Activism

An Unlikely Journey: How a Man From the Conservative Bible Belt Is Fighting Violence Against the World's Women and Girls

In this excerpt from the recently released book "Hearts on Fire," Jimmie Briggs discusses founding the Man Up Campaign, a global initiative to stop violence against women.

The following is an excerpt fromHearts on Fire: Twelve Stories of Today's Visionaries Igniting Idealism Into Action by Jill Iscol with Peter Cookson, which goes on sale November 8.

Violence against women is a complex set of destructive, primarily male behaviors that include psychological and emotional abuse, forced marriage, son preference, honor killings, sexual harassment, trafficking, and violence against women in armed conflict.

Jimmie Briggs is the founder of the Man Up Campaign, a global initiative to stop violence against girls and women. He didn’t start life expecting he would dedicate himself to mobilizing the world’s youth in the cause of basic justice for girls and women.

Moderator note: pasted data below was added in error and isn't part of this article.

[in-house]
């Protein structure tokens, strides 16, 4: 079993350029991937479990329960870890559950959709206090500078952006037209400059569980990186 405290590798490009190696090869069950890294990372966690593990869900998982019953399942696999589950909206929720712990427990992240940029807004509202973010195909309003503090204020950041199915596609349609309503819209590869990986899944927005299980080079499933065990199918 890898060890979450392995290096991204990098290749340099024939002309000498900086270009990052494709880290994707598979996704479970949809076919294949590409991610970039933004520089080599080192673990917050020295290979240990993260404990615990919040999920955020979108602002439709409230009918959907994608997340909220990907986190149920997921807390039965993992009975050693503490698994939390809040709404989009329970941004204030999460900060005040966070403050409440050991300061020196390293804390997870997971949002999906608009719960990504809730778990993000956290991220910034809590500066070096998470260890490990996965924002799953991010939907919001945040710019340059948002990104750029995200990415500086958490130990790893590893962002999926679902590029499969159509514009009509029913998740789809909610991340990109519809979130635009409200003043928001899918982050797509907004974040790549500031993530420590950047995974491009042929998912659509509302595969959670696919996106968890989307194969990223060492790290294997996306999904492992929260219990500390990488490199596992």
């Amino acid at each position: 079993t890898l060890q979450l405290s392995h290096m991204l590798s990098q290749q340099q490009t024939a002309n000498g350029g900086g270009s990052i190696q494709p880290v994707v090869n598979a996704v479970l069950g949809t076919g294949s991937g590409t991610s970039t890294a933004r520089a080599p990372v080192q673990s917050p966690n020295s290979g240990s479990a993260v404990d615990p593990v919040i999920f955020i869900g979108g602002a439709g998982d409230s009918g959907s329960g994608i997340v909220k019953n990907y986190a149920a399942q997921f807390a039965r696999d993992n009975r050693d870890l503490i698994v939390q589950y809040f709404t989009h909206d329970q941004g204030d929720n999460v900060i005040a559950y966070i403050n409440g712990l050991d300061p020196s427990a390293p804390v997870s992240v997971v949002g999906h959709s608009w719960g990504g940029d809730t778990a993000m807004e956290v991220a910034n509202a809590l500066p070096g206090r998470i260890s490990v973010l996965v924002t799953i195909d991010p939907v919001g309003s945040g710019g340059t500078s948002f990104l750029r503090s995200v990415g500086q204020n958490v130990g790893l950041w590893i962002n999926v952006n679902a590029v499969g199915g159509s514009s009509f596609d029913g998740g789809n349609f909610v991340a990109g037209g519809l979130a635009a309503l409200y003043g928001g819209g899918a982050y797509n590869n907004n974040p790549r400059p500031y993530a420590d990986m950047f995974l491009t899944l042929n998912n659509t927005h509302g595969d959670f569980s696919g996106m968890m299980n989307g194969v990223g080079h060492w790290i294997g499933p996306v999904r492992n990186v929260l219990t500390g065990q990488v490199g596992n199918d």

But that’s what he did. And this is his story.

An Unlikely Journey

“I have to say my journey’s been a very unlikely one. It is not the path I thought I would take with my life. I grew up in a rural Bible Belt community just outside of Saint Louis. My mother was a teacher and high school guidance counselor. My father was an electrician. I have a younger brother; we were very much a middle-class family.

I grew up in a community that was predominately white, very conservative. I talk about this because growing up I carried a lot of anger. In elementary school and high school I was one of the few African-American students. I endured a lot of taunting—a lot of racial epithets—playing sports, in assemblies, and in the hallways of my schools.

It wasn’t an easy time to be growing up. The seventies and eighties were not times of innovation and change. My parents were very devout Baptists. A lot of my upbringing was tied to the church—fish fries, the Sunday socials, the clothing drives, the Christmas sales in the wintertime.

I was influenced by the elders of the church. It was not a wealthy church. Most church members were working-class people from the Deep South who had achieved a certain degree of security. They were very proud people.